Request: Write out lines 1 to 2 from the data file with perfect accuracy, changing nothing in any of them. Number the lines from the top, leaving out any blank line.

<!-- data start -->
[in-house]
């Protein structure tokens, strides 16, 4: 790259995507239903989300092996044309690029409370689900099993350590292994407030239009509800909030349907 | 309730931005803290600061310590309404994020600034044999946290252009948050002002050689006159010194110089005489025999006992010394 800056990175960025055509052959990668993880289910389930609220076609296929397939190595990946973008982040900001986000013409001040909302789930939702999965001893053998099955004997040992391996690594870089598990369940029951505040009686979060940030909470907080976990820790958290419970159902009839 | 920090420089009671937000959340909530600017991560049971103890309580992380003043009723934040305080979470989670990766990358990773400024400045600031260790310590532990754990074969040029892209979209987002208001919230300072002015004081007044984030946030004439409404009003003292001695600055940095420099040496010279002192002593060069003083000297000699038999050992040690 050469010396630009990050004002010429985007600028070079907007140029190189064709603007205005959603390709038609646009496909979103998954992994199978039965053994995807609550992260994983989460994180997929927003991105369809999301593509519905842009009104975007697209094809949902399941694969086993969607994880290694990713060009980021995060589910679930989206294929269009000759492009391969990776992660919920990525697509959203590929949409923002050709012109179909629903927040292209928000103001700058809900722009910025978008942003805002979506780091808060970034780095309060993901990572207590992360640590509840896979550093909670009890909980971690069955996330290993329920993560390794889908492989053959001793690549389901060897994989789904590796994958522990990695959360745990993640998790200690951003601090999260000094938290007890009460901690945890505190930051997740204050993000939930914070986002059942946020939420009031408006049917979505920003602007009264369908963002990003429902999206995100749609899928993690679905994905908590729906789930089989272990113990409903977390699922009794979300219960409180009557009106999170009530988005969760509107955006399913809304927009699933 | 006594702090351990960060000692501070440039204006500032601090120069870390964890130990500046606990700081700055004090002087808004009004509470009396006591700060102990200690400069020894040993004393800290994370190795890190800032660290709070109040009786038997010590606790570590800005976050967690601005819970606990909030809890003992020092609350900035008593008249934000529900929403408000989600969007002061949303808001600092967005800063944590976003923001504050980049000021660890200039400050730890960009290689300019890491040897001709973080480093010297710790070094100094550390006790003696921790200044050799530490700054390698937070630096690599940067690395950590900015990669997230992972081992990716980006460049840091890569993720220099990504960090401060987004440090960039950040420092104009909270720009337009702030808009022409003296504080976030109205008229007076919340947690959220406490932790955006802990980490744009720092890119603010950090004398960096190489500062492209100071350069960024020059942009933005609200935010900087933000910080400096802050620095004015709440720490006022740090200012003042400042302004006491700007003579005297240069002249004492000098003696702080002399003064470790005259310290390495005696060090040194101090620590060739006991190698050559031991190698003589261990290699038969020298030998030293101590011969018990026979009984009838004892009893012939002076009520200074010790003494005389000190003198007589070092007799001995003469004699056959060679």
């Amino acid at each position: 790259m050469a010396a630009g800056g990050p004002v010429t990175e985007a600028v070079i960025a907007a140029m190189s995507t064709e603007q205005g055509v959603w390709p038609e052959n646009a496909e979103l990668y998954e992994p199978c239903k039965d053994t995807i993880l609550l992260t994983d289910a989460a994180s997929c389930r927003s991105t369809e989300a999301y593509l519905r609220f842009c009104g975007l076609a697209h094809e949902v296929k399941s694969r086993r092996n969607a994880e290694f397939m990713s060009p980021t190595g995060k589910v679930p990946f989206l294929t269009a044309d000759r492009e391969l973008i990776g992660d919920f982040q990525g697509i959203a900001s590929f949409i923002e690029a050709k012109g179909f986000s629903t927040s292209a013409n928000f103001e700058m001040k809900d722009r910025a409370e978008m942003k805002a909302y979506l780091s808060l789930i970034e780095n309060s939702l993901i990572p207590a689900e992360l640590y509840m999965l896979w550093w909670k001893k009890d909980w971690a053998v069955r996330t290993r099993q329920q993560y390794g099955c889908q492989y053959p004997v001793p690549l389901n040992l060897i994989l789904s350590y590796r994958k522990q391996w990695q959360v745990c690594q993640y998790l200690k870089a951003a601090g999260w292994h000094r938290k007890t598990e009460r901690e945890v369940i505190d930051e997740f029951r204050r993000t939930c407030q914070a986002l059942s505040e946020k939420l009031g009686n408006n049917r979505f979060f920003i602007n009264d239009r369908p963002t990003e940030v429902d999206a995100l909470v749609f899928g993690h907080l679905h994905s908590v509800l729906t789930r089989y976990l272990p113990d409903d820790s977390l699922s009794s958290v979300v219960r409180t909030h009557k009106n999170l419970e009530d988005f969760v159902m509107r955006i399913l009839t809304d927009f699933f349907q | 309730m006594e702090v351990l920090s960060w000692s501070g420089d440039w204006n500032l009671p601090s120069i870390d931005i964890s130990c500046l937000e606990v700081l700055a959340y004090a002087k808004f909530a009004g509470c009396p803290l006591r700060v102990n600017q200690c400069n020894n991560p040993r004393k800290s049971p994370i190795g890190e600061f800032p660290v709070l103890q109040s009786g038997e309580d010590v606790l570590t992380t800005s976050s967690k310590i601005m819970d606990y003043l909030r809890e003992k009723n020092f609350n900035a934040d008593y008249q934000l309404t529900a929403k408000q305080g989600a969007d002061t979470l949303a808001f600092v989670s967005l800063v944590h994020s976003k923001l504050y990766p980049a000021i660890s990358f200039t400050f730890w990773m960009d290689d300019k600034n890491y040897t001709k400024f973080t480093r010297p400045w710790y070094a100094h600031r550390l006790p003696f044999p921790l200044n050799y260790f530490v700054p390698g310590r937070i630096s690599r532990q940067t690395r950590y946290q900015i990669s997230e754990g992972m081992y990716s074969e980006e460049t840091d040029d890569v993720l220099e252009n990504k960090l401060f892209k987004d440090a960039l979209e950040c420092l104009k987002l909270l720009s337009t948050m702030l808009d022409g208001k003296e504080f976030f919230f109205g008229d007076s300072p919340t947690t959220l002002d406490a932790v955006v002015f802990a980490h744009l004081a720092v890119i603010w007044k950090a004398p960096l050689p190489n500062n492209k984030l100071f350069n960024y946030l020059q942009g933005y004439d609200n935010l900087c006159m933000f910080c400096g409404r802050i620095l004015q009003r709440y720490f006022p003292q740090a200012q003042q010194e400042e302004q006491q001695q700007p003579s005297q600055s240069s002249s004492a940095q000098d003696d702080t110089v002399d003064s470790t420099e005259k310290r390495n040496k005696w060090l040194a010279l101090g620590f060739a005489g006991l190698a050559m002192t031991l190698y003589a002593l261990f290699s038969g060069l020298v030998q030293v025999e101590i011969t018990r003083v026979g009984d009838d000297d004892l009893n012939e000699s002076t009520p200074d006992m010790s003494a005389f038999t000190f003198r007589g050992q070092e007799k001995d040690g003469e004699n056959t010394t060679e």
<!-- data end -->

[in-house]
């Protein structure tokens, strides 16, 4: 790259995507239903989300092996044309690029409370689900099993350590292994407030239009509800909030349907 | 309730931005803290600061310590309404994020600034044999946290252009948050002002050689006159010194110089005489025999006992010394 800056990175960025055509052959990668993880289910389930609220076609296929397939190595990946973008982040900001986000013409001040909302789930939702999965001893053998099955004997040992391996690594870089598990369940029951505040009686979060940030909470907080976990820790958290419970159902009839 | 920090420089009671937000959340909530600017991560049971103890309580992380003043009723934040305080979470989670990766990358990773400024400045600031260790310590532990754990074969040029892209979209987002208001919230300072002015004081007044984030946030004439409404009003003292001695600055940095420099040496010279002192002593060069003083000297000699038999050992040690 050469010396630009990050004002010429985007600028070079907007140029190189064709603007205005959603390709038609646009496909979103998954992994199978039965053994995807609550992260994983989460994180997929927003991105369809999301593509519905842009009104975007697209094809949902399941694969086993969607994880290694990713060009980021995060589910679930989206294929269009000759492009391969990776992660919920990525697509959203590929949409923002050709012109179909629903927040292209928000103001700058809900722009910025978008942003805002979506780091808060970034780095309060993901990572207590992360640590509840896979550093909670009890909980971690069955996330290993329920993560390794889908492989053959001793690549389901060897994989789904590796994958522990990695959360745990993640998790200690951003601090999260000094938290007890009460901690945890505190930051997740204050993000939930914070986002059942946020939420009031408006049917979505920003602007009264369908963002990003429902999206995100749609899928993690679905994905908590729906789930089989272990113990409903977390699922009794979300219960409180009557009106999170009530988005969760509107955006399913809304927009699933 | 006594702090351990960060000692501070440039204006500032601090120069870390964890130990500046606990700081700055004090002087808004009004509470009396006591700060102990200690400069020894040993004393800290994370190795890190800032660290709070109040009786038997010590606790570590800005976050967690601005819970606990909030809890003992020092609350900035008593008249934000529900929403408000989600969007002061949303808001600092967005800063944590976003923001504050980049000021660890200039400050730890960009290689300019890491040897001709973080480093010297710790070094100094550390006790003696921790200044050799530490700054390698937070630096690599940067690395950590900015990669997230992972081992990716980006460049840091890569993720220099990504960090401060987004440090960039950040420092104009909270720009337009702030808009022409003296504080976030109205008229007076919340947690959220406490932790955006802990980490744009720092890119603010950090004398960096190489500062492209100071350069960024020059942009933005609200935010900087933000910080400096802050620095004015709440720490006022740090200012003042400042302004006491700007003579005297240069002249004492000098003696702080002399003064470790005259310290390495005696060090040194101090620590060739006991190698050559031991190698003589261990290699038969020298030998030293101590011969018990026979009984009838004892009893012939002076009520200074010790003494005389000190003198007589070092007799001995003469004699056959060679």